A Racine County judge is admitting to allegations that he violated the state’s judicial code.
The Judicial Commission filed a complaint in June alleging that Racine County Circuit Court Judge Michael Piontek had violated five of the ethics rules pertaining to state judges.
According to the allegations, Piontek initiated ex parte communications about a pending case, failed to recuse himself from a case, failed to perform his judicial duties without bias or prejudice and failed to promote public confidence in the integrity and impartiality of the judiciary.
The allegations stem from two criminal cases that Piontek presided over.
While presiding over a misdemeanor fraud and theft case from August 2014 to February 2015, Piontek made a phone call to the prosecutor involved saying that he wanted to make sure the case went to trial, that any plea deal reached would involve the defendant being convicted of a felony and that he believed that people like the defendant who involve themselves in scams need to be stopped.
Piontek did not notify the opposing counsel that he would be making the call, according to the complaint.
The prosecutor drafted a letter summarizing an account of the call, sent a copy to the defendant’s attorney and submitted a copy to Piontek in February 2015. According to the complaint, Piontek recused himself from the case shortly after that.
The second case involved a criminal proceeding that Piontek presided over from August 2014 to August 2015. The criminal defendant, a former nurse, had already pleaded guilty in June 2014 to two of the three felonies she had been charged with before a different judge, and her sentencing was scheduled before Piontek in October 2014.
Piontek independently researched the criminal defendant online, looking up her nursing licenses and related matters in several states, according to the complaint. He did not give notice to the attorneys in the case that he was doing that and only told them about his investigation after they completed their arguments at a sentencing hearing. Piontek used the findings of his investigation in fashioning a sentence for the defendant, according to the commission.
Piontek, represented by Patrick Cafferty of Racine-based Cafferty Law Office, filed a response on July 16 to the commission’s complaint, admitting to all the allegations in the commission’s complaint. He wrote that he understands that his actions in both cases amounted to judicial-code violations and that he regrets the mistakes.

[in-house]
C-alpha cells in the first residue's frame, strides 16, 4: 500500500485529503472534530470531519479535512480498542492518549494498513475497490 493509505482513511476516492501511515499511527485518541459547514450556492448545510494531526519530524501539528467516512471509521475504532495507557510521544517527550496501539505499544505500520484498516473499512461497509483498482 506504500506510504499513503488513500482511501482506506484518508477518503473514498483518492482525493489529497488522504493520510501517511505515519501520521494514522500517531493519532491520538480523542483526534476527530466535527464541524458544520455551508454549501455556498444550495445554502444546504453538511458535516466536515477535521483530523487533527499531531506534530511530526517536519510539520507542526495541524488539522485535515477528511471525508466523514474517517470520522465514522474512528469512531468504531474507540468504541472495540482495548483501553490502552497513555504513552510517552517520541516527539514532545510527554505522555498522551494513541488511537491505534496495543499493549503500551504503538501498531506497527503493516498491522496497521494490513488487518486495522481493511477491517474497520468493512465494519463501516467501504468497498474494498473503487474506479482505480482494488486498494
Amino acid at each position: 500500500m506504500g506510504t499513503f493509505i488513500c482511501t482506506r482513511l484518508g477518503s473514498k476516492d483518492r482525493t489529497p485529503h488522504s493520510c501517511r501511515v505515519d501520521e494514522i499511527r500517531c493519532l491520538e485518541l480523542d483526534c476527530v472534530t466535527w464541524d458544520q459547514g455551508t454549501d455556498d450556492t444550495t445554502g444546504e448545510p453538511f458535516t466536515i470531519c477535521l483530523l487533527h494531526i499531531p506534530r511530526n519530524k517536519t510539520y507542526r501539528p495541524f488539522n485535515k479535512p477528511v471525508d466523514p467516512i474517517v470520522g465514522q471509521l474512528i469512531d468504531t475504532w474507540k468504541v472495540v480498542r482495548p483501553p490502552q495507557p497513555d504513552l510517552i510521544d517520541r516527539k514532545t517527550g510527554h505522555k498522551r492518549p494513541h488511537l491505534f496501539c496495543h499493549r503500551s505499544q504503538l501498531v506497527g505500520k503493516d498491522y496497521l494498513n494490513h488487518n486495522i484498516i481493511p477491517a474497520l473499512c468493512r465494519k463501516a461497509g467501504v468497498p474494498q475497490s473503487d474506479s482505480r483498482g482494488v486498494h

Piontek noted that in the case involving the former nurse, he believed he was acting within his role as a judge and that his “actions were a result of his naivete of being new to the bench and starting his first judicial rotation with an overwhelmingly large caseload in felony court.”
He also noted that, in the first case, which involved an insurance scam, the prosecutor assigned to the case made an informal visit – before the phone call described in the complaint – to Piontek’s chambers to request an adjournment of the trial.
However, Piontek contended that the panel should take into account certain mitigating factors, including that he has handled more than 10,000 cases without any complaints and practiced law for more than 40 years without once being disciplined.
Piontek, who graduated from Marquette University Law School in 1974, has been on the bench since 2012; he was re-elected this year. Before that, Piontek had worked in private practice.
The chief judge of the Court of Appeals, Lisa Neubauer, appointed a panel of appeals-court judges on June 14 to preside over Piontek’s case and make recommendations to the Wisconsin Supreme Court.
The panel includes District 4 Court of Appeals Judge Paul Lundsten, District 3 Court of Appeals Judge Lisa Stark and District 1 Court of Appeals Judge Timothy Dugan. Lundsten is leading the panel as presiding judge.
The high court will review the panel’s recommendations and issue a final decision in the matter.Follow @erikastrebel